i think it's very likely that we could see this relationship muddle along at this, you know, very, very kind of unpleasant level for the next three years, you know, until we're looking at a new administration in the united states. and who knows how long we're going to be looking at the same administration in moscow. so just to cut it short - [chuckles] - always try to find some kind of silver lining in this one. well, ok, here, i'll just pull one out of left field for you, ok? because it's not really about the u.s.-russian relationship. there are some interesting things going, actually, in the russo-japanese relationship, and, you know, i had thought that one of the reasons why mr.
putin and the russians had some incentive to try to improve their ties with the united states going back four years ago was their concern about the growing power of china and that they would like to have a more balanced foreign policy. well, it looks like, i think, mr. putin is trying to address, you know, his concerns about the possibility of being overleveraged to china in other ways, and i think the russo- japanese relationship is number one on - number one on the list. now, i'm not going to make the prediction that the northern territory issue is going to be resolved, but i would say i think that the possibility of resolution of this longstanding issue, now 68 years, is greater than i've seen at any time in the last 25 years or so that i've been - that i've been following it. you have two leaderships in both countries that are relatively strong domestically, which i think is necessary, and i think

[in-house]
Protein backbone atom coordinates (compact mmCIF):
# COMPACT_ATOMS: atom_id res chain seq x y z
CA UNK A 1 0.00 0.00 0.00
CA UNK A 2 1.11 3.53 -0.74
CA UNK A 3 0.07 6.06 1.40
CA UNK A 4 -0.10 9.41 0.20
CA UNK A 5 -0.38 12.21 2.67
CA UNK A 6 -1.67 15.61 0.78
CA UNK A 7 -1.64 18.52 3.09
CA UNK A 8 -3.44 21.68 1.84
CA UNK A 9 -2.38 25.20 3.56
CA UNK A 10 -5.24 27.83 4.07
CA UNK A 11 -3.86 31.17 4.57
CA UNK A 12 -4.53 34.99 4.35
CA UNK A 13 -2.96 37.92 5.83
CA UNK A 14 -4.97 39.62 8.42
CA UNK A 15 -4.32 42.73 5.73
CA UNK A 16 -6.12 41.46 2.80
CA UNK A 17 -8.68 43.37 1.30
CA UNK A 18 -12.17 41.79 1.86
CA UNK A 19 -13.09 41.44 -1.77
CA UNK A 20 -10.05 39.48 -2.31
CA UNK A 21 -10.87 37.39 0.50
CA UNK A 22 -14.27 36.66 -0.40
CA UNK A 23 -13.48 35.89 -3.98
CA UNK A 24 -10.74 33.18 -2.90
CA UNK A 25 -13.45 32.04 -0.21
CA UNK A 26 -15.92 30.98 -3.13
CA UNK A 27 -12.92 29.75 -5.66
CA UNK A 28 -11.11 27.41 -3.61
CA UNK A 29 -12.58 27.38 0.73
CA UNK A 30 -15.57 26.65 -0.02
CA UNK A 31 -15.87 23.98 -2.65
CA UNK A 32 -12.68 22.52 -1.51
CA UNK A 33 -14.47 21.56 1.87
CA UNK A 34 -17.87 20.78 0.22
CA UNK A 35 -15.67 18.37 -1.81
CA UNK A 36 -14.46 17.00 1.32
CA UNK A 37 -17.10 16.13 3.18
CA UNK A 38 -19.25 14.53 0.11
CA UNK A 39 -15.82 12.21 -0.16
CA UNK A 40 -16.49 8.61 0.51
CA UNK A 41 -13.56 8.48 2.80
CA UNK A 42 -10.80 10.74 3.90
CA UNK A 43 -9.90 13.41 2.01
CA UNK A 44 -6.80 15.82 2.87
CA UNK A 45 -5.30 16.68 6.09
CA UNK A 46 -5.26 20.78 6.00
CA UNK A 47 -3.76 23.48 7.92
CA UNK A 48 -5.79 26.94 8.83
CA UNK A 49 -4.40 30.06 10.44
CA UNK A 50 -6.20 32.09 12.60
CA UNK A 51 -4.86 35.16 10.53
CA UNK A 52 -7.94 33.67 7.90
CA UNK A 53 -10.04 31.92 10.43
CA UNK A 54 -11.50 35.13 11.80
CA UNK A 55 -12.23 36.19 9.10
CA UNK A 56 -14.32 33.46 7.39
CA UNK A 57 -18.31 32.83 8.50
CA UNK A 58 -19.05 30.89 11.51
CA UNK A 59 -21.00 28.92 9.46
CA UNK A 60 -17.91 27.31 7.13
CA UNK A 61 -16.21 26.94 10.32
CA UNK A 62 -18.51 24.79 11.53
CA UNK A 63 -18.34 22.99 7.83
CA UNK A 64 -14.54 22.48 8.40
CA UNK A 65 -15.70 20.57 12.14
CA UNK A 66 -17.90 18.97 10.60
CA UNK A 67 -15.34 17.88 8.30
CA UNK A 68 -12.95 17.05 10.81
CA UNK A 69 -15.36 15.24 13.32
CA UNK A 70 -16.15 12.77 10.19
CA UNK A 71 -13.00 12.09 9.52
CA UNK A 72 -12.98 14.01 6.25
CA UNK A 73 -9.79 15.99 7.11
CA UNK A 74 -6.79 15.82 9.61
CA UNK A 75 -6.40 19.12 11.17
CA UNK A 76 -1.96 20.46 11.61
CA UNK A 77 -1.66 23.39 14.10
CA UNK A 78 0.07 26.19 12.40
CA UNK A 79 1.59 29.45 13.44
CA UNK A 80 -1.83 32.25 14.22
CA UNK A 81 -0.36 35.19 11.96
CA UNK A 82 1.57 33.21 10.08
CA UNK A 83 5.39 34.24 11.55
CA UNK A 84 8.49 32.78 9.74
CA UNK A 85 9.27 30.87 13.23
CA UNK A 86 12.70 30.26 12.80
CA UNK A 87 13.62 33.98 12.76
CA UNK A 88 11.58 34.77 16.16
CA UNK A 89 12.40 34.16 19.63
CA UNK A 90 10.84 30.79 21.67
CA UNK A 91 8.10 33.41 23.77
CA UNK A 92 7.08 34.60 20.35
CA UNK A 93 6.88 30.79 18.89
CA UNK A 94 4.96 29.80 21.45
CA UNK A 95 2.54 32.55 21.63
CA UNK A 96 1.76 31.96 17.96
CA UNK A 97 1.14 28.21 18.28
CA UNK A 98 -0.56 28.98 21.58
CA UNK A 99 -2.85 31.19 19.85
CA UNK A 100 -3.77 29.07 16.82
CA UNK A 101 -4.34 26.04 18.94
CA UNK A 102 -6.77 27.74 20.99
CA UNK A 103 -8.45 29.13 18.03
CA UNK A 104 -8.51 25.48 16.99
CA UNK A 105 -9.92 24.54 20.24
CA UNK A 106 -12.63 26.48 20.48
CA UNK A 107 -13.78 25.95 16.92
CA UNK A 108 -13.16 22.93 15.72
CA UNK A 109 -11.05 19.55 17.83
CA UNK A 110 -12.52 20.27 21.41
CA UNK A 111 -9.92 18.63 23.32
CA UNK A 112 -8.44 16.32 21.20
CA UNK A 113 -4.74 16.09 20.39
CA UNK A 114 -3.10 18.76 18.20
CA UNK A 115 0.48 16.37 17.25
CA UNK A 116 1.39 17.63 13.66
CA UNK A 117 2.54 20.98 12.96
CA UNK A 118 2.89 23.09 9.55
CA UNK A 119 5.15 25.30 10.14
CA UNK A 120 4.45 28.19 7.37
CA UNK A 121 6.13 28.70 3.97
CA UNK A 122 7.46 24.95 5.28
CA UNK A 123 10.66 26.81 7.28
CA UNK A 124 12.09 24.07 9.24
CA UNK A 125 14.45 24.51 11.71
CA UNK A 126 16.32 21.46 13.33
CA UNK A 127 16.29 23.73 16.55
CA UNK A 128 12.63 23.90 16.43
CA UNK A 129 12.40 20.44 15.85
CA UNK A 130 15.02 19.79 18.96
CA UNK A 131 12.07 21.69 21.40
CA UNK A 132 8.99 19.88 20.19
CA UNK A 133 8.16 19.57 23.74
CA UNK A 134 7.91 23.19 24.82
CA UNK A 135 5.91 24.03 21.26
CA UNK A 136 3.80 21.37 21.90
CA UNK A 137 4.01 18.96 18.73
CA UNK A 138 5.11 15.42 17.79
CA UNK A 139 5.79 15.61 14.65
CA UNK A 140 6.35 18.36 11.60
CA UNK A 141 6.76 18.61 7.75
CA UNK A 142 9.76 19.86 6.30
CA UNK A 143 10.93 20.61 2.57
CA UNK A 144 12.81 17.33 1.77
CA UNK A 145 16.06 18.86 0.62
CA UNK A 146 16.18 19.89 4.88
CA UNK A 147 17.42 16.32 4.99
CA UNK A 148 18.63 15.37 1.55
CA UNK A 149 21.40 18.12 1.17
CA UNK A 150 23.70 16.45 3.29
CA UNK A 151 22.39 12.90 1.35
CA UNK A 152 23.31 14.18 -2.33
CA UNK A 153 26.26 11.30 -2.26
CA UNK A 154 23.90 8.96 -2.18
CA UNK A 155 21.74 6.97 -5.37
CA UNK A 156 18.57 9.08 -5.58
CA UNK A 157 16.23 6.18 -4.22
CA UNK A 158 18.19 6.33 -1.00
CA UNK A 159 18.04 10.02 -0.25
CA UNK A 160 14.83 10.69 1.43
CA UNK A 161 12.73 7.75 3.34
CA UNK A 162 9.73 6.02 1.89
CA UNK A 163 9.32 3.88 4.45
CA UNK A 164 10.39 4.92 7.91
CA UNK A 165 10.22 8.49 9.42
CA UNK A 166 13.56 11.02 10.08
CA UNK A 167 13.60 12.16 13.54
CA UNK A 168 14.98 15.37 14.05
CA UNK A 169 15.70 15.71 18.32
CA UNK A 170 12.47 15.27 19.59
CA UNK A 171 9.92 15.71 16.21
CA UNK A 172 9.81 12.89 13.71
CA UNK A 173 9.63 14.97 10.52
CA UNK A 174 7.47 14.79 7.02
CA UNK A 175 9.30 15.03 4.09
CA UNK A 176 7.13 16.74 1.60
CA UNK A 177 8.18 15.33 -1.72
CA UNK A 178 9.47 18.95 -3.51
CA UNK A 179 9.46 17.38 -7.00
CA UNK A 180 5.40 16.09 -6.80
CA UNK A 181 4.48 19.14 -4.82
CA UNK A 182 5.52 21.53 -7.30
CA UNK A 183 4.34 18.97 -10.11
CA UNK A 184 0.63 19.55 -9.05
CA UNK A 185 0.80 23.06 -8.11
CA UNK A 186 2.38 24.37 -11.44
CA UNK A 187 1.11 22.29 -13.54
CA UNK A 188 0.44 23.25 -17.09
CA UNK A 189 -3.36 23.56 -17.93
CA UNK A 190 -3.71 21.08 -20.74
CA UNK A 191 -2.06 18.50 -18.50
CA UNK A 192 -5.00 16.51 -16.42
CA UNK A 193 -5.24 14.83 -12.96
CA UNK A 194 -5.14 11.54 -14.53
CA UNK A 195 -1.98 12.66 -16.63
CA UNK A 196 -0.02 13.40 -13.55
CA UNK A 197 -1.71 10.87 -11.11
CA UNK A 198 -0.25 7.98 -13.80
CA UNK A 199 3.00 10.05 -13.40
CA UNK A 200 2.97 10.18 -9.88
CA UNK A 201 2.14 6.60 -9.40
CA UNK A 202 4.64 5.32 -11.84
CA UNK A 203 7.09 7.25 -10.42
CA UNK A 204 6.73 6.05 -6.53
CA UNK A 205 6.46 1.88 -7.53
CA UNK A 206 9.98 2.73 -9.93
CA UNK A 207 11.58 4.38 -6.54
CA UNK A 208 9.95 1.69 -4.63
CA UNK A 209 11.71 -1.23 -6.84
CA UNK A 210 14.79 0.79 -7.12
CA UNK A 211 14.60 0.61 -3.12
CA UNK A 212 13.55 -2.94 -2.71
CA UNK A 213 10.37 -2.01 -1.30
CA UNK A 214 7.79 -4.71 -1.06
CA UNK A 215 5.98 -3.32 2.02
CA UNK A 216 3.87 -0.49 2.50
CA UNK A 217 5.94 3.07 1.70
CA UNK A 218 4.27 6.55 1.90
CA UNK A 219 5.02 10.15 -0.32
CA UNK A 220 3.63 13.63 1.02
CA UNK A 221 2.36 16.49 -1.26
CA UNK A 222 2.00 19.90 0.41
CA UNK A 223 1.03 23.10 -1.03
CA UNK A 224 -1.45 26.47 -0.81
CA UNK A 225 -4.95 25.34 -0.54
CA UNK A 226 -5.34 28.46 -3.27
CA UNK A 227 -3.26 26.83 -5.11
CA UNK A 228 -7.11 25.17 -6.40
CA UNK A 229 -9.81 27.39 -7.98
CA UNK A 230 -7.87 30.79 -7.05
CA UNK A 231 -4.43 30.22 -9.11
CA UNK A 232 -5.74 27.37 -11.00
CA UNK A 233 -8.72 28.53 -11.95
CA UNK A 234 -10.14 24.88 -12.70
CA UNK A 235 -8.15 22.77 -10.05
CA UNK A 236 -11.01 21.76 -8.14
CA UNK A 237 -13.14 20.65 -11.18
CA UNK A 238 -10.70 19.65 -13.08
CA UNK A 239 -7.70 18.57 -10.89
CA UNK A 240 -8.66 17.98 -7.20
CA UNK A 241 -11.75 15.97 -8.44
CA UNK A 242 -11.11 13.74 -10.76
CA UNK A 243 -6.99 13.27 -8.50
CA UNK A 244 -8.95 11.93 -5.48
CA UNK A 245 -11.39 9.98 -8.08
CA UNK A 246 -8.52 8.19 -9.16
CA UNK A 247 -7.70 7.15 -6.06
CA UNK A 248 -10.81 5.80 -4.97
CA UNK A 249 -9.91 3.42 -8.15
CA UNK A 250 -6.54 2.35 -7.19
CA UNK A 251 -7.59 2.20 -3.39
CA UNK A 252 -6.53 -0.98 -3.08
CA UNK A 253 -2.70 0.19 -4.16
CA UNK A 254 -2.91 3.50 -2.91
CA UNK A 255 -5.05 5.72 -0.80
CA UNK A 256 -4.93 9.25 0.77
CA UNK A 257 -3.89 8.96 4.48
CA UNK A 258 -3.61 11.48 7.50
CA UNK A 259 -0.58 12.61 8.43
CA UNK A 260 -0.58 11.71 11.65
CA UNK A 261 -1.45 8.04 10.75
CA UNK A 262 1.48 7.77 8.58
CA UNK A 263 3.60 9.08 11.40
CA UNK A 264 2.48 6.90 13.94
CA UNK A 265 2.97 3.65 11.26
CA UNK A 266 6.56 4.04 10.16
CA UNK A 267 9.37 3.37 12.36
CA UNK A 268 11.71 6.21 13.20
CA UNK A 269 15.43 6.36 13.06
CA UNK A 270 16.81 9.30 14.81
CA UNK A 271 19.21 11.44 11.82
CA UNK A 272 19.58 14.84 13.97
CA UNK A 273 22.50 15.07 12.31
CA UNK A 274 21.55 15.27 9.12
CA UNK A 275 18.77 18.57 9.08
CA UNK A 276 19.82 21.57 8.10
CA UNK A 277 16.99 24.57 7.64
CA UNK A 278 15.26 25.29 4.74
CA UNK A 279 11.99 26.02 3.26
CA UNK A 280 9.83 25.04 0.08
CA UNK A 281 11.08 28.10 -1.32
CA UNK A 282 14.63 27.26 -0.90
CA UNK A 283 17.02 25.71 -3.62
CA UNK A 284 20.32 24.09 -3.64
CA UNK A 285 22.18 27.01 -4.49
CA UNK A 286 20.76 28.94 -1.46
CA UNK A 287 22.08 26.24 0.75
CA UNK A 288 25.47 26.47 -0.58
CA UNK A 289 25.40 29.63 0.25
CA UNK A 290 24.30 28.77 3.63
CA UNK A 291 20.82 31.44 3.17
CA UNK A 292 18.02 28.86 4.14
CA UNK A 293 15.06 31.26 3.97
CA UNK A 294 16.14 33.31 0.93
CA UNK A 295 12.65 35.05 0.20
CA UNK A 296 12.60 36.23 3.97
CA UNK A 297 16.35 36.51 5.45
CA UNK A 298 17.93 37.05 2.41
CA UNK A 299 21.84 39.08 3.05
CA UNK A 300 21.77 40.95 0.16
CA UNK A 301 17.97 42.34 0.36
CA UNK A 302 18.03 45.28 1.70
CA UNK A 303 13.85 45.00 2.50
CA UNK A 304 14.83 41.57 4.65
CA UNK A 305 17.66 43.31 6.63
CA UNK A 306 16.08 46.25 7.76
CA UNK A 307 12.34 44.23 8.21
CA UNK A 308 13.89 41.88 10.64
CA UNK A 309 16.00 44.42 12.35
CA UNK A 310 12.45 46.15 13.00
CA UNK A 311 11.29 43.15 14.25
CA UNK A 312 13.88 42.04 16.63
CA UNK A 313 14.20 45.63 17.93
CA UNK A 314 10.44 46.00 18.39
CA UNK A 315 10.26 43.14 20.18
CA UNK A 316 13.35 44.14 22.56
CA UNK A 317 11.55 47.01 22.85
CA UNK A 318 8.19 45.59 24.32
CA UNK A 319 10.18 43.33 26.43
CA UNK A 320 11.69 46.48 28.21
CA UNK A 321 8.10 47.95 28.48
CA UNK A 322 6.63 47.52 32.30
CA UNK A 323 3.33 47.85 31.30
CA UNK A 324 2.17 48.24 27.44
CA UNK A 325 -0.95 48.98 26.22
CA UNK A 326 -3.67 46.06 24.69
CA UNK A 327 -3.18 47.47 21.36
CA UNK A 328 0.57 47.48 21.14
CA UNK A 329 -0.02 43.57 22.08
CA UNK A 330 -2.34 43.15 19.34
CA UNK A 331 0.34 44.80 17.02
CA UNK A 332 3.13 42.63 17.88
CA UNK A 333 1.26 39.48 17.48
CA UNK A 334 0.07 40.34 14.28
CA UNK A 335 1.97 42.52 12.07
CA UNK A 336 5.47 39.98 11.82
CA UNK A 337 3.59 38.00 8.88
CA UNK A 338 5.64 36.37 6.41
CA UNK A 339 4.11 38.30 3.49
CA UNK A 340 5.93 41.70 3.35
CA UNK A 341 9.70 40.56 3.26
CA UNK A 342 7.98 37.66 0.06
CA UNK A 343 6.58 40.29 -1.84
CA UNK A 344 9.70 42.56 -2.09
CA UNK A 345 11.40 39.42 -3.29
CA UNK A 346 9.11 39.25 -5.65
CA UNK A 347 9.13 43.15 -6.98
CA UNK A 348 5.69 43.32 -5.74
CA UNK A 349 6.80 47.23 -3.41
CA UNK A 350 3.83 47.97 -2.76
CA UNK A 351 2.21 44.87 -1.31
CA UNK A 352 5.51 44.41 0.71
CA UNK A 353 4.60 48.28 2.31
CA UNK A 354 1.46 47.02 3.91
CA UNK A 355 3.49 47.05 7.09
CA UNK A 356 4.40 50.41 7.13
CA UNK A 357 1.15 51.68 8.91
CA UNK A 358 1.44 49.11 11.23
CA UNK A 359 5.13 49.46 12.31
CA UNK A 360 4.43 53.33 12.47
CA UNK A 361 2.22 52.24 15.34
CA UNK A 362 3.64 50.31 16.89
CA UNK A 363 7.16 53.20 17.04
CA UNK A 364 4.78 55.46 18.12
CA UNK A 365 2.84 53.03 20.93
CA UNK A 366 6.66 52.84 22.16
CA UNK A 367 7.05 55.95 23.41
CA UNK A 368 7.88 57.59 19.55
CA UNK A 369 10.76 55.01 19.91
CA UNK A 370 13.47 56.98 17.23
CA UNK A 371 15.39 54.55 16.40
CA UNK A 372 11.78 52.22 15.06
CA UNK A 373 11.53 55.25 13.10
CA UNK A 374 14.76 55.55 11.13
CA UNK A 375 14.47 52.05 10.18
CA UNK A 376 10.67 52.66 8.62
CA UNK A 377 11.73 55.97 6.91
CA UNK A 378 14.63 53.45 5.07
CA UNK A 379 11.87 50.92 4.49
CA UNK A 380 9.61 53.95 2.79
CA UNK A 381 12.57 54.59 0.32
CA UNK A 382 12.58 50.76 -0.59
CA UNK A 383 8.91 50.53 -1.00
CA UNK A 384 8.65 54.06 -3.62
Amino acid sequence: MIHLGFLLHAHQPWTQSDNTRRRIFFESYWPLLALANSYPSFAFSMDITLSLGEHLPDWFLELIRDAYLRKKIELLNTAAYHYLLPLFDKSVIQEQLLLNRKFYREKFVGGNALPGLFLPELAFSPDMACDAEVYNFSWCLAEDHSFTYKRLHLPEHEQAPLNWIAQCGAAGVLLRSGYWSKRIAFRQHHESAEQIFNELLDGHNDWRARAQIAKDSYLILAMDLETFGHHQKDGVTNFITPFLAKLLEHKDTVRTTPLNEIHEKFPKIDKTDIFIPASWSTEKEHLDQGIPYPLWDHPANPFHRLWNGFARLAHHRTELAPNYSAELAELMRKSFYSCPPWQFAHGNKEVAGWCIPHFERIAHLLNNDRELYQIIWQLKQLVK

both have the outside factor of their concern increasing about chinese activities. and we may see this finally, in the next year or so, lead to a breakthrough in that relationship, which would frankly be good for the u.s.- russia relationship, as well. so with that note from left field trying to bring some optimism to the discussion, let me finish my prepared remarks. thanks. >> we're going to open it up to questions in just a second. if you could identify yourself and if you're at the table, please speak into the microphone. this briefing will be available in transcript form later today. i'll mail it out. i also want to assure you that we still do have a board of trustees. as many of you know, you know, dr. brzezinski's around, dr. kissinger's around. we're moving our office in a couple weeks, so that's why we have such sort of emptiness here. our new building will be at 1616 rhode island avenue, and you can
follow us on twitter, @csis, for more updates about that. but it's an exciting moment in the 50-year history of csis, and we're looking forward. actually, i think this will probably be the last press briefing we do in this old building. so thank you again for being here. with that, i'd like to open it up for questions. right here. >> dmitri kirsanov with itar- tass. i would like to ask the members of the panel to put a little more meat on the issue of what's going to happen next in the bilateral relationship. and since mr. goodman mentioned that probably there will be no bilateral meeting between presidents - >> [inaudible] [laughter.] >> well, i would like to hear that. is there any chances that the summit might be a warming-off point, or none at all? >> thanks, dmitri, for the question. i was thinking this morning i would - you know, it could be a statements-like - statesman-like move on the part of president